It’s not exactly ground zero for marijuana reform in America, but activists in North Dakota are pushing a new proposal to legalize the drug in the November election.
Advocates submitted a proposed ballot initiative to the North Dakota secretary of state’s office Feb. 10. The plan would make it legal for adults 21 and older to grow, buy, possess, and use small amounts of cannabis, as well as pipes and other paraphernalia, and would provide regulations for a new marijuana industry.
Proposal would remove cannabis from illegal drugs list
Specifically, the proposal would remove language defining marijuana and marijuana-based products as illegal drugs under the North Dakota Century Code. It would also delete statutory language criminalizing cannabis paraphernalia.
The initiative would also allow state and local governments to impose a sales tax capped at 20 percent, though it would leave that task to the North Dakota Legislature.
Prohibition has failed
“We don’t think the reasons for a prohibition are legitimate,” said Eric Olson of Fargo, N.D., the committee chairman for the group pushing legalization.
Olson outlined the well-known arguments for legalization, noting that cannabis doesn’t hurt other people and that treating the drug as a crime has led to huge increases in the number of Americans behind bars – especially young, black Americans.
Opponents of the idea are sure to throw around “propaganda” claiming marijuana is dangerous or addictive, Olson said. But the idea is popular, he said, and should draw enough votes to pass.
Whether that’s true is an open question, but not by much. North Dakota is easily one of the most conservative states in the country, hardly an ideal place to launch a campaign to make pot legal.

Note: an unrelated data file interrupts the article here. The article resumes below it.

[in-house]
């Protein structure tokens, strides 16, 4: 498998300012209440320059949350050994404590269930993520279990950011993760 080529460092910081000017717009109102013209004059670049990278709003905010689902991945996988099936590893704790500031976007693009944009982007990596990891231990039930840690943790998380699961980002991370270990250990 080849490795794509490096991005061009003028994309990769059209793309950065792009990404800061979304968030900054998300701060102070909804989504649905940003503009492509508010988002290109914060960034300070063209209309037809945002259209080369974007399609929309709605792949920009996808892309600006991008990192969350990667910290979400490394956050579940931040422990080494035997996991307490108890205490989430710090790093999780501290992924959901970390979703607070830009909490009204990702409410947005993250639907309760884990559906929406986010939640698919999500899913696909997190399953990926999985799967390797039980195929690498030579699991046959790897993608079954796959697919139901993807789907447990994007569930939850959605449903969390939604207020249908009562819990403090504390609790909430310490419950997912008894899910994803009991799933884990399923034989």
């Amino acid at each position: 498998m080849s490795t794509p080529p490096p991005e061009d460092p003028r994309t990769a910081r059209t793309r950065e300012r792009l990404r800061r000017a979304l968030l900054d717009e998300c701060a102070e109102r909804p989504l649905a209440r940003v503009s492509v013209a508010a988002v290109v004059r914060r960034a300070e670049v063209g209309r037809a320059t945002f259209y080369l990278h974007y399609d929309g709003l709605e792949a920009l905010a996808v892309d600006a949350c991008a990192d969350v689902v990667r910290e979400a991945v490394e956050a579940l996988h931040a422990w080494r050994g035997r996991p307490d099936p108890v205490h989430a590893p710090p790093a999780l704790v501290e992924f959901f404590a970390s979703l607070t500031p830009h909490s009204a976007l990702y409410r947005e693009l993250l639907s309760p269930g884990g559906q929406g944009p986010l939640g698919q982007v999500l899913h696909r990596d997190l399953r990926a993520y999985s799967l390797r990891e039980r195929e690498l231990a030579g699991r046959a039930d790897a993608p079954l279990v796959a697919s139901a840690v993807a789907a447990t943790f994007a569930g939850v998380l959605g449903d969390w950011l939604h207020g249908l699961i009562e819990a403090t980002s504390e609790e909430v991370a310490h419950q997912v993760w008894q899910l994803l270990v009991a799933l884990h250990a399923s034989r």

Could be difficult to find support in conservative North Dakota
He’s probably right about the tactics opponents will use should his effort make the ballot. But he’s probably wrong about the mood among voters in the state. It’s a valiant effort, but one that’s unlikely to succeed anytime soon.
The biggest hurdle will be getting the group’s question on the ballot. That will require clearance from the secretary of state’s office and valid signatures from more than 13,000 voters statewide by July 11. First, elections officials must approve or reject the title and format of the petition, a decision expected in February.
The plan’s prospects are further clouded by a separate attempt to put medical marijuana on the ballot. That initiative, filed last fall, was initially rejected but later cleared, and volunteers are gathering signatures now. Olson said he doesn’t think two ballot questions would confuse voters, who can “vote for one or the other or both.”
That’s often not the case when voters are faced with dual ballot items. Their confusion typically leads them to reject both, according to elections experts.
Neither proposal is especially likely to appear on the ballot, let alone pass in November. Attempts to legalize cannabis on an Indian reservation in neighboring South Dakota last year met with outrage from state lawmakers and law enforcement.
Even medical marijuana has failed in North Dakota. A bill to make it legal lost by a lopsided vote in the legislature last February. That March, an attempt to approve a short-term study of medicinal cannabis also failed.